Of Engineering, Beyblades, and Exposure – or noticing gender differences in the toys we play with

I remember working very intensely in engineering school, and doing well, but thinking if only I had grown up playing with trucks and mechanical things I would have had a more natural understanding of what I was doing. No doubt I’m exaggerating that memory, because I did like playing with my father’s Erector Set and I loved my 101 Science Kit. Engineering, though an applied science, was very academic to me, and luckily I was good at academics. Barbie did not serve me well in the realm of absorbing physics and scientific knowledge at a young age, though. And I think the way we play as children makes a difference.

The reason why this comes to mind again is because my sons have discovered Beyblades. These are a very gender specific toy. Beyblades are basically spinning tops, but they are marketed as battle spinners. Set these little armored plastic discs spinning in a little plastic arena and watch them knock into each other, bounce off the walls, and eventually fall over or even explode apart! Last Beyblade spinning is the winner. My boys LOVE them.

I did NOT love them…at first. Didn’t like all those pieces flying around. Didn’t like that noise. Didn’t like the cheap little plastic “stadium.” So I hid those toys for a long time. They were stashed in the basement, awaiting the day when I would finally get rid of them. But the kids like to explore the basement, and they found them. And I am very glad that they did.

As I watched them play with these toys again, I tuned out the noise, and I just observed the action. My kids were getting hands-on experiential exposure to the physics of spinning bodies. Wow. They didn’t even know it. And they don’t have to. They just have to play.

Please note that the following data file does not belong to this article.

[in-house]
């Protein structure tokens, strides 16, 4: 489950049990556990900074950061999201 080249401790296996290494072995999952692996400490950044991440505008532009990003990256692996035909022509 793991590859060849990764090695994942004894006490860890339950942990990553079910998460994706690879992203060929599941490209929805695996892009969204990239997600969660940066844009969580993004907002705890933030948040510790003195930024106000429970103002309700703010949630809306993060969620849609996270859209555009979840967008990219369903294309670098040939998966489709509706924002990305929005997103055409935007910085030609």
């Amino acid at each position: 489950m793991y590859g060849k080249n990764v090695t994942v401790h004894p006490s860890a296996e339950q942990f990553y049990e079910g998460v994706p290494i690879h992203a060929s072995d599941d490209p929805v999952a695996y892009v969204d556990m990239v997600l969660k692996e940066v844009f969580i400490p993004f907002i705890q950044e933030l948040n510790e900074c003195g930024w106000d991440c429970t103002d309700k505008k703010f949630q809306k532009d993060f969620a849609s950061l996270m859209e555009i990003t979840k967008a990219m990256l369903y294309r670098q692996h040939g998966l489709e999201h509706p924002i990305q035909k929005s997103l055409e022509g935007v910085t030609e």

So, here’s what I am thinking:

  1. Get some basic tops for your kids. Simple, wooden, inexpensive. Put them in a basket somewhere easy for your kids to access. Watch your kids play. You should play, too. Note, too, that tops are “fidgets” — nice little toys for occupying your hands while you listen or pay attention to something else.
  2. Get other fun tops. We had a blast with tops that had markers on their tips. The kids competed (yes, everything IS a competition) for who made the best “masterpiece.” This is the one we got: DoodleTop
  3. Get a simple gyroscope. Step up the spinning and get one of these so that your kids can experience the momentum and forces associated with spinning. Another benefit of a gyroscope is that it requires slightly less fine motor skills to set it spinning. Just pull the string.
  4. Get Beyblades. Ha! No, you really don’t have to do that. But consider…when does your child get exposure to things that spin? (Those awesome playground merry-go-rounds just don’t spin as fast as they used to…liability issues.)

I am curious to know if any other parents or teachers know of a toy marketed to girls that is similar in its spinning wonders. Let me know in the comments below.

(Mathematically…playing with Beyblades will not directly teach your child math. But fiddling around with toys like these ignite curiosity and will give your child hands-on experience with physical forces, which they will be introduced to in mathematical form in high school Physics class. If they have spent their childhood playing with these forces, they may more easily connect their concrete experiences to abstract equations and formulas.)

5 thoughts on “Of Engineering, Beyblades, and Exposure – or noticing gender differences in the toys we play with

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  1. I don’t have an answer yo your specific question, but we made tops out of “found items” once (they came in an inexpensive kit from the Museum of Craft and Design. I cheated because I only had to find the kit). Take an old CD and (hot) glue a marble at the opening to the center hole. Stick a decorated label on the other side. (Hot) glue a plastic screw top lid from a recyclable plastic drink bottle (you’re basically looking for the kind of screw-on top that comes from a soda bottle) over the center home on the side opposite the marble. Use the bottle cap handle to spin the CD top on its marble tip. So fun to see which designs get more interesting with motion!

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